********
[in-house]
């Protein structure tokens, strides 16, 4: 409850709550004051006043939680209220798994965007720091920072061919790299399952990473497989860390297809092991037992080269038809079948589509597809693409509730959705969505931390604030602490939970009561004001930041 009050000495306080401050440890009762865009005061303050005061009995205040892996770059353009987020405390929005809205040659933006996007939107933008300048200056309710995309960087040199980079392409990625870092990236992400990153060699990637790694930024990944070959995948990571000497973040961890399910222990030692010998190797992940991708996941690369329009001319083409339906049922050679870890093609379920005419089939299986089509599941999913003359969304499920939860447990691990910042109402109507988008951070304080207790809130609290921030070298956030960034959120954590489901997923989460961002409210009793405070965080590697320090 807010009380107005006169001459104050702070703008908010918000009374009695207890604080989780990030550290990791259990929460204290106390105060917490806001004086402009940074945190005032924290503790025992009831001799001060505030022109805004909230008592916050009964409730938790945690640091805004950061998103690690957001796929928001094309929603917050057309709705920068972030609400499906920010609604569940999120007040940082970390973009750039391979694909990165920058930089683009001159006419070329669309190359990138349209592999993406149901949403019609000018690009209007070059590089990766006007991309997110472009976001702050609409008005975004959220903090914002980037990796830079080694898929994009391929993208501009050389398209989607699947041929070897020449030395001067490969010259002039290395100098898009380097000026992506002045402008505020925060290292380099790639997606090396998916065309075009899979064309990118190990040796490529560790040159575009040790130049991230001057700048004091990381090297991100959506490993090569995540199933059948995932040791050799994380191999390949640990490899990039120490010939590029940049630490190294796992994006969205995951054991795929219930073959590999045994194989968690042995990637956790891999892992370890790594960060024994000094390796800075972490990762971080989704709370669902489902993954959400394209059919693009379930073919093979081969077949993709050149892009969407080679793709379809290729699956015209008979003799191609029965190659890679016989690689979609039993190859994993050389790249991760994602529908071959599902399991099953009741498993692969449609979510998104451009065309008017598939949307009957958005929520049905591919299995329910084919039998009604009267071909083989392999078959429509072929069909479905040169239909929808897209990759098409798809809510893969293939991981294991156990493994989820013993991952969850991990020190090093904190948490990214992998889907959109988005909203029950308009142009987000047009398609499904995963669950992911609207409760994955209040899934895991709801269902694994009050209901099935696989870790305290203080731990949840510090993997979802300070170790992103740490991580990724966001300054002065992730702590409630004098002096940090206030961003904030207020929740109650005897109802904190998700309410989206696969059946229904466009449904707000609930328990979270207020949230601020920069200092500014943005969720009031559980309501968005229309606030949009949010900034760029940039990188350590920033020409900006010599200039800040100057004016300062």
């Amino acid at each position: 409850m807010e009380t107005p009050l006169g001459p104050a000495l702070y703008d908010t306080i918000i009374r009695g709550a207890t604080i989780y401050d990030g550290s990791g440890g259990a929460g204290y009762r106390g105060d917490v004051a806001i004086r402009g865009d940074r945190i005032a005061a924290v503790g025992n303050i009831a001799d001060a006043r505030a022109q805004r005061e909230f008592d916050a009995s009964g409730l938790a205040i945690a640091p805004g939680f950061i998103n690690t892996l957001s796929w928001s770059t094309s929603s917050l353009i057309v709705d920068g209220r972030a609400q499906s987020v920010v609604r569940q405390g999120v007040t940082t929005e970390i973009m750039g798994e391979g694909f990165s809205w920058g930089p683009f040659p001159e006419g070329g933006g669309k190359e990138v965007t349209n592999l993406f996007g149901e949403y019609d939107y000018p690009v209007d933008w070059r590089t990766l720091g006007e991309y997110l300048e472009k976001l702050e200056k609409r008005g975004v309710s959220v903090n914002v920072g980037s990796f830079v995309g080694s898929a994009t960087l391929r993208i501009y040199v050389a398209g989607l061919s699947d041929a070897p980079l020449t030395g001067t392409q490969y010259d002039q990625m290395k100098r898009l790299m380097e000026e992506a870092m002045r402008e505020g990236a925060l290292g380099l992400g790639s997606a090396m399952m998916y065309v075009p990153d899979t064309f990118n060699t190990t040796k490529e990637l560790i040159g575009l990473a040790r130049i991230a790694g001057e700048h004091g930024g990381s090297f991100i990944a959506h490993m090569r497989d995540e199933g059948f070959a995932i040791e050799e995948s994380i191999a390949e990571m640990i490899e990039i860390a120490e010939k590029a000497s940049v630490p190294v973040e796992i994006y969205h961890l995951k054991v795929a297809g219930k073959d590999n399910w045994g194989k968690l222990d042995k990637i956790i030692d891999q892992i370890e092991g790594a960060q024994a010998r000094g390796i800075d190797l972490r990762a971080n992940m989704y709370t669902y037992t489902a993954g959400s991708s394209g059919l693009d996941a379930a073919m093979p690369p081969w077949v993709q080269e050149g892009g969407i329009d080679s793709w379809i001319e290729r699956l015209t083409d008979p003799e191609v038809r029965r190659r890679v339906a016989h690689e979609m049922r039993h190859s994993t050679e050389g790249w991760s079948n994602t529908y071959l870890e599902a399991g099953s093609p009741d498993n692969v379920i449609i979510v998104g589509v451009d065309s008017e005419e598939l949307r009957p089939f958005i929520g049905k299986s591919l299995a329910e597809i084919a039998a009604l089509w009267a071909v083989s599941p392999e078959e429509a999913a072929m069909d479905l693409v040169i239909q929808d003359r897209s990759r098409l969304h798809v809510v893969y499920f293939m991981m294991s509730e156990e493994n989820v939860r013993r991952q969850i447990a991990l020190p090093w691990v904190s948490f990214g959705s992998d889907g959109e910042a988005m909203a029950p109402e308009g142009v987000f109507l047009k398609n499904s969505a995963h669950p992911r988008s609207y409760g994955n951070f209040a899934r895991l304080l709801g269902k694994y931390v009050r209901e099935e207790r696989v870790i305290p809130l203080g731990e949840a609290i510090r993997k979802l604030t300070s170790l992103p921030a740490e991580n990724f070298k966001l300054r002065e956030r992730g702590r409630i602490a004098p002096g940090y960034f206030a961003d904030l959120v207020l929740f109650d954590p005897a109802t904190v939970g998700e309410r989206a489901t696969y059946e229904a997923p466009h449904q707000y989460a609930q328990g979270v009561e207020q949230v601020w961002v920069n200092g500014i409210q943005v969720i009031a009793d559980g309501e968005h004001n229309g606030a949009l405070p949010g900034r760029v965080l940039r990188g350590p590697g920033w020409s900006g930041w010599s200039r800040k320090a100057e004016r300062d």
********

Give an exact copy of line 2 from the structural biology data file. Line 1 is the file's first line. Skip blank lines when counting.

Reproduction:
């Protein structure tokens, strides 16, 4: 409850709550004051006043939680209220798994965007720091920072061919790299399952990473497989860390297809092991037992080269038809079948589509597809693409509730959705969505931390604030602490939970009561004001930041 009050000495306080401050440890009762865009005061303050005061009995205040892996770059353009987020405390929005809205040659933006996007939107933008300048200056309710995309960087040199980079392409990625870092990236992400990153060699990637790694930024990944070959995948990571000497973040961890399910222990030692010998190797992940991708996941690369329009001319083409339906049922050679870890093609379920005419089939299986089509599941999913003359969304499920939860447990691990910042109402109507988008951070304080207790809130609290921030070298956030960034959120954590489901997923989460961002409210009793405070965080590697320090 807010009380107005006169001459104050702070703008908010918000009374009695207890604080989780990030550290990791259990929460204290106390105060917490806001004086402009940074945190005032924290503790025992009831001799001060505030022109805004909230008592916050009964409730938790945690640091805004950061998103690690957001796929928001094309929603917050057309709705920068972030609400499906920010609604569940999120007040940082970390973009750039391979694909990165920058930089683009001159006419070329669309190359990138349209592999993406149901949403019609000018690009209007070059590089990766006007991309997110472009976001702050609409008005975004959220903090914002980037990796830079080694898929994009391929993208501009050389398209989607699947041929070897020449030395001067490969010259002039290395100098898009380097000026992506002045402008505020925060290292380099790639997606090396998916065309075009899979064309990118190990040796490529560790040159575009040790130049991230001057700048004091990381090297991100959506490993090569995540199933059948995932040791050799994380191999390949640990490899990039120490010939590029940049630490190294796992994006969205995951054991795929219930073959590999045994194989968690042995990637956790891999892992370890790594960060024994000094390796800075972490990762971080989704709370669902489902993954959400394209059919693009379930073919093979081969077949993709050149892009969407080679793709379809290729699956015209008979003799191609029965190659890679016989690689979609039993190859994993050389790249991760994602529908071959599902399991099953009741498993692969449609979510998104451009065309008017598939949307009957958005929520049905591919299995329910084919039998009604009267071909083989392999078959429509072929069909479905040169239909929808897209990759098409798809809510893969293939991981294991156990493994989820013993991952969850991990020190090093904190948490990214992998889907959109988005909203029950308009142009987000047009398609499904995963669950992911609207409760994955209040899934895991709801269902694994009050209901099935696989870790305290203080731990949840510090993997979802300070170790992103740490991580990724966001300054002065992730702590409630004098002096940090206030961003904030207020929740109650005897109802904190998700309410989206696969059946229904466009449904707000609930328990979270207020949230601020920069200092500014943005969720009031559980309501968005229309606030949009949010900034760029940039990188350590920033020409900006010599200039800040100057004016300062």